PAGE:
"It does not take a majority to prevail, but rather an irate, tireless minority, keen on setting brush fires of freedom in the minds of men."

- Samuel Adams

Wednesday, March 7, 2012

Keystone Pipeline

I read a lot about the Keystone Pipeline and see misunderstandings from both sides. I’d like to put this issue into perspective. The Keystone pipeline is not unlike a one-way bridge between Canada and the US. Approximately 700,000 barrels of oil would be imported daily. We know environmentalist hate fossil fuel oil despite their continual use of it in their daily lives. We know some conservatives want the oil to only go to Americans despite belief in supply and demand, and many others want us to only use domestically produced oil. That aside, I want to address it as an economic issue. The dollar value of the imported oil is about $70 million per day. That equates to an import value of about $25.5 billion each year flowing into the US. Texas has the existing multi-billion dollar refineries, designed for Venezuelan oil, that can handle the heavy Albertan crude. Now if transporting and refining of the oil adds 50% of value to the product, the export value becomes $38.3 billion. That’s a net gain of $12.8 billion per year regardless of where the oil goes. If at least 40% of the gain goes into taxes the local, state, and federal coffers are increased by $5.12 billion. Why don’t progressives want the private sector to provide more tax money and union jobs?
               Albertan oil will be produced, that’s not in question, the Canadian economy is dependent upon it. Where it goes is to be decided. If US environmentalist have their way, it won’t come to the US. Okay, let’s go with that premise, and we’ll exclude the value of building the pipeline itself. The $12.8 billion extra value will go to China or Canada, not the US. That means we won’t have the $5.12 billion in tax revenue, or said another way, we won’t be able to fund 51,200 teachers each year. Undoubtedly, China will refine the oil themselves if we give them the chance and savings will give them that much more with which to purchase US and Canadian resources.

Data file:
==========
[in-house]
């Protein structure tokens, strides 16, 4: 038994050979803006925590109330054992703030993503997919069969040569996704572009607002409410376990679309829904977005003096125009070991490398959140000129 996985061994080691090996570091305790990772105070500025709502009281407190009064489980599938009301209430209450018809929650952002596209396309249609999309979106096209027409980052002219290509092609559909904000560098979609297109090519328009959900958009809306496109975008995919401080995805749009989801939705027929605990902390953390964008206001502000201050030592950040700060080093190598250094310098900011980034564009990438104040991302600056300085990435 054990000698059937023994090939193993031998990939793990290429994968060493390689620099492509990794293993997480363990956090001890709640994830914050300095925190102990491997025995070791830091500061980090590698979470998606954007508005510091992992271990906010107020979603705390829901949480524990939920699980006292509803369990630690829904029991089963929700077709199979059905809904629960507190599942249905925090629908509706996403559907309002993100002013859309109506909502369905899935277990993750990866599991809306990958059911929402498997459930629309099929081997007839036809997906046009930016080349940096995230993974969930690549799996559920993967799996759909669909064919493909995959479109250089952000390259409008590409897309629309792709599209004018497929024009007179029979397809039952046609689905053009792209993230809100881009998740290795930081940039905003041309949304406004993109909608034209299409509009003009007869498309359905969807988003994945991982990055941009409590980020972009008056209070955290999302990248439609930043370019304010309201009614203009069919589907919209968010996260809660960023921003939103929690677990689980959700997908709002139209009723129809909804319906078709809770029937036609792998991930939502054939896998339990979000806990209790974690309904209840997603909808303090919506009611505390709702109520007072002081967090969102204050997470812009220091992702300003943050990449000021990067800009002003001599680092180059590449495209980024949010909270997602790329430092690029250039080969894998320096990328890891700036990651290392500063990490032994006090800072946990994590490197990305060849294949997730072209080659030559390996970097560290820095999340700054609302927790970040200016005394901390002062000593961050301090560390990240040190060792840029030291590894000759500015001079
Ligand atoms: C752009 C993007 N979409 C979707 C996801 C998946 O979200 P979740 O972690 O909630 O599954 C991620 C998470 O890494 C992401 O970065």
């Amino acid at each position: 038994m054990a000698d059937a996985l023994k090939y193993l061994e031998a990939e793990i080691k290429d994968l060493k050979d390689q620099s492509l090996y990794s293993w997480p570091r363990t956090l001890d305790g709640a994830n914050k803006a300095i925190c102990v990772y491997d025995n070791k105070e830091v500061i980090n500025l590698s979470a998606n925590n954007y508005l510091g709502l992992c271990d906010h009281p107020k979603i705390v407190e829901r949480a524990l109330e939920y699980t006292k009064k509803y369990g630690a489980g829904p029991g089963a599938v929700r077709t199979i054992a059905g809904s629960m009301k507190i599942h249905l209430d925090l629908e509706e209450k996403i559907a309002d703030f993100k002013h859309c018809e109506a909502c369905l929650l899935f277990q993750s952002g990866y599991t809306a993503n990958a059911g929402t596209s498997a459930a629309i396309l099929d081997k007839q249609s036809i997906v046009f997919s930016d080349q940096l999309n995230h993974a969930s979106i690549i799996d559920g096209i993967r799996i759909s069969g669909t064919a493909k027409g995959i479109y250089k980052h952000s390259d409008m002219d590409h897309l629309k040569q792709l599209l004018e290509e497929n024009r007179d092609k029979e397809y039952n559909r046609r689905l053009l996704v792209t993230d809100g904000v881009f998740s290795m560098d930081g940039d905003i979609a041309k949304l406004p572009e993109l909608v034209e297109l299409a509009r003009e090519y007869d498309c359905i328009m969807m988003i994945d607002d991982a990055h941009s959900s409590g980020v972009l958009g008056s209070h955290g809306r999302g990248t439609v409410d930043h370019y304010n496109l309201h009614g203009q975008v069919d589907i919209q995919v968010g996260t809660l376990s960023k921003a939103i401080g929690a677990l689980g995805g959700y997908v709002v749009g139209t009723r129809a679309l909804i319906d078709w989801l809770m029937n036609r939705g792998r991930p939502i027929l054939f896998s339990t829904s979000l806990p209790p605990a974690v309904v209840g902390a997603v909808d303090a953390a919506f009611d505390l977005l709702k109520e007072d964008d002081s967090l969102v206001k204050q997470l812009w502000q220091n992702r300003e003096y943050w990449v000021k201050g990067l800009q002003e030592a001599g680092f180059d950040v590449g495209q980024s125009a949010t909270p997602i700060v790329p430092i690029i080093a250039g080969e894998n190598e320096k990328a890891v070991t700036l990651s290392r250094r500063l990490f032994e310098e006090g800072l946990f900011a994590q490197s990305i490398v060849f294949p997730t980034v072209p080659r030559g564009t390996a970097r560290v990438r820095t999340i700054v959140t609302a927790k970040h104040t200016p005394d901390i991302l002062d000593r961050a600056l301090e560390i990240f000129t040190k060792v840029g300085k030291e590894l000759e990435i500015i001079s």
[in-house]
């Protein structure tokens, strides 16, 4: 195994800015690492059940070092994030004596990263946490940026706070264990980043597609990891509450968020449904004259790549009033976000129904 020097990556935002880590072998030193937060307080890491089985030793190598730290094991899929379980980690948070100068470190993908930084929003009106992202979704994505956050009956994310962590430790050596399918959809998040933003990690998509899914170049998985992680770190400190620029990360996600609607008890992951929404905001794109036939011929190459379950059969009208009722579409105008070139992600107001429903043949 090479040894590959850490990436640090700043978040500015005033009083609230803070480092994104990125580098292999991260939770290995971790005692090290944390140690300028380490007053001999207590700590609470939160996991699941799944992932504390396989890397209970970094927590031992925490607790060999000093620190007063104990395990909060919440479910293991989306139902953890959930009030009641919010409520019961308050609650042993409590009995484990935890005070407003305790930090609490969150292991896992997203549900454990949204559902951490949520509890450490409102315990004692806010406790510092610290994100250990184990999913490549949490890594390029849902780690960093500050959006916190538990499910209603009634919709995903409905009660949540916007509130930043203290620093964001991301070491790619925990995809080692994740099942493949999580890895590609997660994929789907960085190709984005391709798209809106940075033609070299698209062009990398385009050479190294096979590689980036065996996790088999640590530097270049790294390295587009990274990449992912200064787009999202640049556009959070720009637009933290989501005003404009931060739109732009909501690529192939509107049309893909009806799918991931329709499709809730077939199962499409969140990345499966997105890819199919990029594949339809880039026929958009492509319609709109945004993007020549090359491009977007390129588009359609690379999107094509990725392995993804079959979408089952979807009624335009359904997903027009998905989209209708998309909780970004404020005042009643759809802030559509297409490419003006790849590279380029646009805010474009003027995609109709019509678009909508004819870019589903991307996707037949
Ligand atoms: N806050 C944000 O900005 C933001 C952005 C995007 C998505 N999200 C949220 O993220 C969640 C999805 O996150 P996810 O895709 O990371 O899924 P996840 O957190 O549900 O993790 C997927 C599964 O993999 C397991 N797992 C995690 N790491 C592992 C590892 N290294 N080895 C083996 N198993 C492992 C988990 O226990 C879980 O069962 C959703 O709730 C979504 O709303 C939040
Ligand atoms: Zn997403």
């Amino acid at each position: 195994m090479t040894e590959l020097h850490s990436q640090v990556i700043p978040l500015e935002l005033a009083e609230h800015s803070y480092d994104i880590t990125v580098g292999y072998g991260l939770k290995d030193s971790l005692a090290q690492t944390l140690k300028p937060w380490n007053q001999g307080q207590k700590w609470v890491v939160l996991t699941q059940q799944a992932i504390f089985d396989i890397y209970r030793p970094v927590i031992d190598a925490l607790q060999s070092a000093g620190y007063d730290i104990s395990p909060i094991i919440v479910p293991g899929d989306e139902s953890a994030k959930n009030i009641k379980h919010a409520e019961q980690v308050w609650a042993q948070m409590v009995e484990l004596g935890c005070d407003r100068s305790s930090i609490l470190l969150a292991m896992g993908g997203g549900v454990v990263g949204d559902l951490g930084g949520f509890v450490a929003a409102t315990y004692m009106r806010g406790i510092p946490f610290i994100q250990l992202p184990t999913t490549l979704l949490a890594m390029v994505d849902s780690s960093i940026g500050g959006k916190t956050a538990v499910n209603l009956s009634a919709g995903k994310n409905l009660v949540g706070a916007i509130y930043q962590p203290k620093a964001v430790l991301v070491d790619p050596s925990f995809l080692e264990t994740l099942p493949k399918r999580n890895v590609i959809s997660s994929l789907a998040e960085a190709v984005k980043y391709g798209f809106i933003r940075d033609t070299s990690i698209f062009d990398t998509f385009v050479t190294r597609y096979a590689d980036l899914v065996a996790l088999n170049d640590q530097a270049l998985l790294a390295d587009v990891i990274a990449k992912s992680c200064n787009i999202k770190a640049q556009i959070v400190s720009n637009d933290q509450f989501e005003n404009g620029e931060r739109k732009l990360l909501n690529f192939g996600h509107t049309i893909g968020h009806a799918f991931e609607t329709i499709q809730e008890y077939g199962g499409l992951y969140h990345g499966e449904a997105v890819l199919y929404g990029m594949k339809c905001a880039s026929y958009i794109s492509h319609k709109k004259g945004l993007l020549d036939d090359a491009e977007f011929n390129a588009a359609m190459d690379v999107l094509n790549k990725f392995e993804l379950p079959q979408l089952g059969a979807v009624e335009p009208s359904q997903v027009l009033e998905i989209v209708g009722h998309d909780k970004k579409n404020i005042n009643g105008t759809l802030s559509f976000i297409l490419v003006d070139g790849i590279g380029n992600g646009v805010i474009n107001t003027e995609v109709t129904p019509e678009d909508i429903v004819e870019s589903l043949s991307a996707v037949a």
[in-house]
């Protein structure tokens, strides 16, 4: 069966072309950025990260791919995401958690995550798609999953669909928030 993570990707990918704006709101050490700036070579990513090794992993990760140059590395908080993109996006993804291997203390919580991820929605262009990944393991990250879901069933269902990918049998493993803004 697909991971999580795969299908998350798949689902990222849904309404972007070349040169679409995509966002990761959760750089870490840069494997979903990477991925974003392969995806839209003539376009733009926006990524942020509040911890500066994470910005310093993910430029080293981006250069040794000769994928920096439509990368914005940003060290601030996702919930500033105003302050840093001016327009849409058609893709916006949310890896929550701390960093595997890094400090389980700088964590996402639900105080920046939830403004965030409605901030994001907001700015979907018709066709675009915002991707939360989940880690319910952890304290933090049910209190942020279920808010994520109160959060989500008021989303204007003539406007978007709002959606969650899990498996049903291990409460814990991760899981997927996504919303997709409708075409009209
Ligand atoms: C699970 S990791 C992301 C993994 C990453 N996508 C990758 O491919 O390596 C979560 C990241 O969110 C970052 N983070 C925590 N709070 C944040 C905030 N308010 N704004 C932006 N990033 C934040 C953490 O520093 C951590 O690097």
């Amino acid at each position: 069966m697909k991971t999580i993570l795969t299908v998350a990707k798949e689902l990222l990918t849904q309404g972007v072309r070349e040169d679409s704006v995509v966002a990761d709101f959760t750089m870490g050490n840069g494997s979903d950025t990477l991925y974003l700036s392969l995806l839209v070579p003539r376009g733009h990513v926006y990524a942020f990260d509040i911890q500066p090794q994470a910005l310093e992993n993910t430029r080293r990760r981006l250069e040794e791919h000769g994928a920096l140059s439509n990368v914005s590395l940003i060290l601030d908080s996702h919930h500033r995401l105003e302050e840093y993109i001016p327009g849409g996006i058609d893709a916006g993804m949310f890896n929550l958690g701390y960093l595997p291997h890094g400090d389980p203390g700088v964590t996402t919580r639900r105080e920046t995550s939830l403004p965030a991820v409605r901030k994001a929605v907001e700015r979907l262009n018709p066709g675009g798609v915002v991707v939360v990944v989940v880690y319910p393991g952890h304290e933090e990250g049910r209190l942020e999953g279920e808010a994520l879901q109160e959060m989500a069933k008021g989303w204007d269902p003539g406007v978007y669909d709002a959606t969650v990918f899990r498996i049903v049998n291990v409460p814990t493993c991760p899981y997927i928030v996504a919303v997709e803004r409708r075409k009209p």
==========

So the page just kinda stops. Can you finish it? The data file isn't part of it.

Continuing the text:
Should America be expanding its domestic oil production? Absolutely. We have to start balancing our budgets and can only do that by producing products and services. But taking on the added role as petroleum refiner doesn’t preclude that.
               Would progressives have the same mantra of preventing resource development if Canada wanted to build a railroad to ship iron ore to Texas, which then smelted it and made steel, and then exported it to China? Is there that much difference?
               Okay, let’s now discuss one of the environmental issues. We know Canada is moving forward with developing oil sands. Can it be done cleaner? Yes. New technology has been developed to recover more oil and emit less pollution, and it’s possible this same new technology will work with US oil shale. Ask yourself this – which country would emit less air pollution in refining the heavy oil – China or the US? Regardless of the money we can make off China in selling them refined products, wouldn’t it be wiser for the US to use its superior air emissions technology in refining rather than being downwind from China with even higher emissions?

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